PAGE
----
South Korean Festivals

South Korean Festivals
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Lunar New Year:

The Lunar New Year is one of the most important Korean national (and family) holidays. The 3-day holiday is spent by many visiting their parents and other relatives Many Koreans dress up in traditional Korean clothing, play games, and eat traditional food. But nowadays, small families tend to become less formal and wear other clothing instead of hanbok, the traditional cultural dress. Other Koreans spend their holiday by visiting the east coast, where they many flock to witness the first rays of the New Year sun.


Independence Day:

The South Korean people commemorate their independence day on March 1st. Yoo Kwan-Sun, was the main figure of the nationalist movement, and sacrificed her life for Korea’s getting independence. On March 1st, 1919, thirty three people gathered in Seoul, and read the Korean Declaration of Independence that had been drawn up by the historian Choe Nam-seon. The nationalists initially planned to assemble at Tapgol Park in downtown Seoul, but they chose a more private location out of fear that the gathering might turn into a riot. The leaders of the movement signed the document and sent a copy to the Governor General, with their compliments. Since then, the day has been celebrated as a national Korean holiday.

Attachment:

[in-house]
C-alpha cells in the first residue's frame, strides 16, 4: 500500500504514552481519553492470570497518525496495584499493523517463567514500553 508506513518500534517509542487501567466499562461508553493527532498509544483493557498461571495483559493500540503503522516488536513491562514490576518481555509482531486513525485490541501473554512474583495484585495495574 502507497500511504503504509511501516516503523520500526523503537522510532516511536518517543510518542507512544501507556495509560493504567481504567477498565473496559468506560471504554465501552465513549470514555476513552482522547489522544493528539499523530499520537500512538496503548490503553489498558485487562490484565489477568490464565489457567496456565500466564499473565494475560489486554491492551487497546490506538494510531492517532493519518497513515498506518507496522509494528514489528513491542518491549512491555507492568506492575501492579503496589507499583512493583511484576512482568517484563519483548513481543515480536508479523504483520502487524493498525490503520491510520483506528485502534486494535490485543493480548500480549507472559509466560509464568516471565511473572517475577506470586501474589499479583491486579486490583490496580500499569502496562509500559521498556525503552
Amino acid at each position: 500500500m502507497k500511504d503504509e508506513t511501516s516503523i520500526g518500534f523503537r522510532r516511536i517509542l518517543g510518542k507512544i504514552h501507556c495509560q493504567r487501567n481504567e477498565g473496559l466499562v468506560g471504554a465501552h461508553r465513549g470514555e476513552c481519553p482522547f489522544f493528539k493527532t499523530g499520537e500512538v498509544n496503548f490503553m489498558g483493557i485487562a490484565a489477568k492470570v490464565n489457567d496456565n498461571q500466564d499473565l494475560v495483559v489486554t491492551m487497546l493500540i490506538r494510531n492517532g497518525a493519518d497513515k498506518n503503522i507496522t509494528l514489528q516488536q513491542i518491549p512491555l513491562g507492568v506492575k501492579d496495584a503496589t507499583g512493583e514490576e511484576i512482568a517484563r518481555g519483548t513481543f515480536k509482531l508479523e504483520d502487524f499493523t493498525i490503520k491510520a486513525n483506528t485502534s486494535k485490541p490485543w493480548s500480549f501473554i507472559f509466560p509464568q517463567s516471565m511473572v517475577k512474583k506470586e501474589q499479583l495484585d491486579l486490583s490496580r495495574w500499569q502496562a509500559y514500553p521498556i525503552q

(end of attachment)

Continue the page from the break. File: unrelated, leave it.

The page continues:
Hansik is one of the four major festive holidays in Korea. The term Hansik is derived from an old custom of not lighting fire, thus eating cold food. It is said that the origin of this holiday goes back to certain ancient Chinese rituals; two of these are conducted in Korea on this day. Citizens hold their own memorial services and visit their families’ ancestral graves. If the grave is worn they lay fresh turf on it or plant trees around it, perhaps planting some flowers as well. It is a day of memorial and remembrance.



Dano is one of the four main national holidays in Korea, and falls on the fifth day of the fifth month of the Korean lunar calendar. It is an ancient spiritual festival that worshiped the sky deity. The celebration of Dano in the coastal town of Gangneung, located in South Korea‘s Gangwon prefecture, is especially distinctive, as it is accompanied by ritual performances and dates back one thousand years. Most celebrations are characterized by eating, drinking, and singing with friends and family.